• Engaging an entire class is hard, especially when some students have had you before and others have never set foot in a library. I need to be more open about soliciting student participation in order to account for the research “experts” in my audience.
  • Talking to faculty is important. While this may sound like a “no duh” moment, the most successful classes we heard about all included a lot of collaboration with the professor. I’ve had pretty good luck saying things like “Which two of the things you’ve listed that you’d like me to teach are the most important to the successful completion of your assignment” and sometimes even suggesting that we shift priorities after hearing more about the assignment and the course goals. I need to get over my shyness more often, though.
  • Leave Things Out. Over and over and over we re-learned as a group that we can’t fit an entire LIS degree into a 50–minute session. It’s so hard to leave things out, but prioritizing doesn’t just mean shifting emphasis; it also means deciding what is important enough to stay in the session. I aim for 2–3 learning goals per session, but sometimes one of those is so complex I should have just stuck to that one and provided more scaffolding for it.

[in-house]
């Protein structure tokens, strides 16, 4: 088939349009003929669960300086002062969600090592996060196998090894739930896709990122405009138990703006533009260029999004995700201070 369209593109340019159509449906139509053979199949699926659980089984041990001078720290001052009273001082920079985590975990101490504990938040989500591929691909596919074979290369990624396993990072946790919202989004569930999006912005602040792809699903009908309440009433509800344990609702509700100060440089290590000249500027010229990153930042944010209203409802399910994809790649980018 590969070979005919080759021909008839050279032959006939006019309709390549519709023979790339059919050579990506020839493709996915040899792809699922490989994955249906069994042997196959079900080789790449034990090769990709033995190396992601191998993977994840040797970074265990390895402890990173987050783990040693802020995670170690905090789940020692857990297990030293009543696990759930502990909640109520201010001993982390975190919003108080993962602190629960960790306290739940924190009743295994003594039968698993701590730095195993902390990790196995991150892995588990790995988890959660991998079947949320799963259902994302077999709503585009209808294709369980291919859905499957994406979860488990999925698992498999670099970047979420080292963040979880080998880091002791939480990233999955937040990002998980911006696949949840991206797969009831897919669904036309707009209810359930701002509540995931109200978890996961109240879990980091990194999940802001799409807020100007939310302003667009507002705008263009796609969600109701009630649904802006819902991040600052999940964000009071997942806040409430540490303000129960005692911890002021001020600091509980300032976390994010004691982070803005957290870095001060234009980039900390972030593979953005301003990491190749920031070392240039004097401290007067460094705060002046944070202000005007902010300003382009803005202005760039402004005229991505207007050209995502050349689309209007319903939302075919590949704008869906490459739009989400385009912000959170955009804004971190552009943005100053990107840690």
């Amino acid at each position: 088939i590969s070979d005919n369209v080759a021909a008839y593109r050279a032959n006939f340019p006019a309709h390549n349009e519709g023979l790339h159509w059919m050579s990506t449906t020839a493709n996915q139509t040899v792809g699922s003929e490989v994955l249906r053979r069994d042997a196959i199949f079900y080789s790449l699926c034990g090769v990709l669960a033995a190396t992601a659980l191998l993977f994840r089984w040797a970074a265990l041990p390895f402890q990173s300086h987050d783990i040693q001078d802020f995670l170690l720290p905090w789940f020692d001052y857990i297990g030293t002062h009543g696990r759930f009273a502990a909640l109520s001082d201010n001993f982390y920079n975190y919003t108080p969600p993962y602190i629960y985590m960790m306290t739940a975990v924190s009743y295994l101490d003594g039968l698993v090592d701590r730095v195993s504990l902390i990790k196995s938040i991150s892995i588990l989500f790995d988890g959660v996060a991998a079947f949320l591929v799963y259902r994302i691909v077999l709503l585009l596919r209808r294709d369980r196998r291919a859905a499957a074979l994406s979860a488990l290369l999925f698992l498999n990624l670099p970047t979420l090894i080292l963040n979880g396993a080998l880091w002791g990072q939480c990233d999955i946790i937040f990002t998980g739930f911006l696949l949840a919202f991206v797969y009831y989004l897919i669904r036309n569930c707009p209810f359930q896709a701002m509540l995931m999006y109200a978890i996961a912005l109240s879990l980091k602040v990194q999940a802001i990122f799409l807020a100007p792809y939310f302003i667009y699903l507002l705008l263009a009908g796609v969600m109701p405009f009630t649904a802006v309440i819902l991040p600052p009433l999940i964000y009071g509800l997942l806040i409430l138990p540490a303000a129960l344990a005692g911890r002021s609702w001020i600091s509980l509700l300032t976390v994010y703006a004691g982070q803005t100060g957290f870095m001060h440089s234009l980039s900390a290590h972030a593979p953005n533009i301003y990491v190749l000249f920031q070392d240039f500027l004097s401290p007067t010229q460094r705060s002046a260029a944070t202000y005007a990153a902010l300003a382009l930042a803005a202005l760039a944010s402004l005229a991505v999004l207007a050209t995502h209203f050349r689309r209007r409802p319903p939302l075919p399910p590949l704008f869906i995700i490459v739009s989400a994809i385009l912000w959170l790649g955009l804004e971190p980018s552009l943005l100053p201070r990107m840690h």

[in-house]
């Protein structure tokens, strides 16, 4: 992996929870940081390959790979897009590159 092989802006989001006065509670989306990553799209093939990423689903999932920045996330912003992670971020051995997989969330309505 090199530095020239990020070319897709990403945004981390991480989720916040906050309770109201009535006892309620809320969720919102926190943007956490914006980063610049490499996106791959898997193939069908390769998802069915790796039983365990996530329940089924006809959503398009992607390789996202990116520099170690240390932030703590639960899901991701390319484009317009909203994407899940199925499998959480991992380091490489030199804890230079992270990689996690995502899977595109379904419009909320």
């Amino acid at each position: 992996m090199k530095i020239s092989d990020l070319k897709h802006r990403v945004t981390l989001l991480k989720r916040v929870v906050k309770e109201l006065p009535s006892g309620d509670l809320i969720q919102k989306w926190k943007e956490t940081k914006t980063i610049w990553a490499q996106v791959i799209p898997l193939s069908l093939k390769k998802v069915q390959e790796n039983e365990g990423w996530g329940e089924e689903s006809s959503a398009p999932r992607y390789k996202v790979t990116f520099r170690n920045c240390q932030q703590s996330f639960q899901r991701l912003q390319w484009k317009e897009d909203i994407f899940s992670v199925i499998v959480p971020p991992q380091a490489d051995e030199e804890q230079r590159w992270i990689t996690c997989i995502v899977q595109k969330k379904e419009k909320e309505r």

• Teach Authentically. This is, of course, directly related to what several of us learned when we attended Immersion. But it was reinforced in our own discussions about what works well and what doesn’t in our own teaching.

These aren’t new concepts for me, but somehow I have to keep re-learning them.

My own practical take-away:

We were each supposed to bring a piece of an instruction session to share with our small-group for feedback. (“Why did this work so well?” and “Why did this fail?” were both good questions to ask.) I brought piece of a class I’d done for junior American Studies majors last spring, and that I anticipate doing variations on for a couple of junior seminars this year. It had seemed like a great idea, and I still love the idea of it, but somehow the actual execution fell flat. I was met by a whole lot of blank stares and dead air (not the best reaction when I was trying to lead a discussion at the time). My small group helped me see that I was throwing far, far too much at the students all at once. I was forcing them to read differently than they’d ever read before, plus absorb and use higher-order skills (like distilling both concepts and keywords from an author’s prose), plus adopt the habit of being constantly curious about what they were reading (not taking things at face value, and always wondering what they don’t know about what they’re reading), plus do all of this stuff out loud in front of their peers, plus do all of this in the first 15 minutes of class with me. No wonder they’d been a little bit bowled over.

Next time I teach this module, I’ll give them the paragraph to read ahead of time, and then we’ll walk through only a tiny piece of it together, and I’ll model more of what I mean before hand.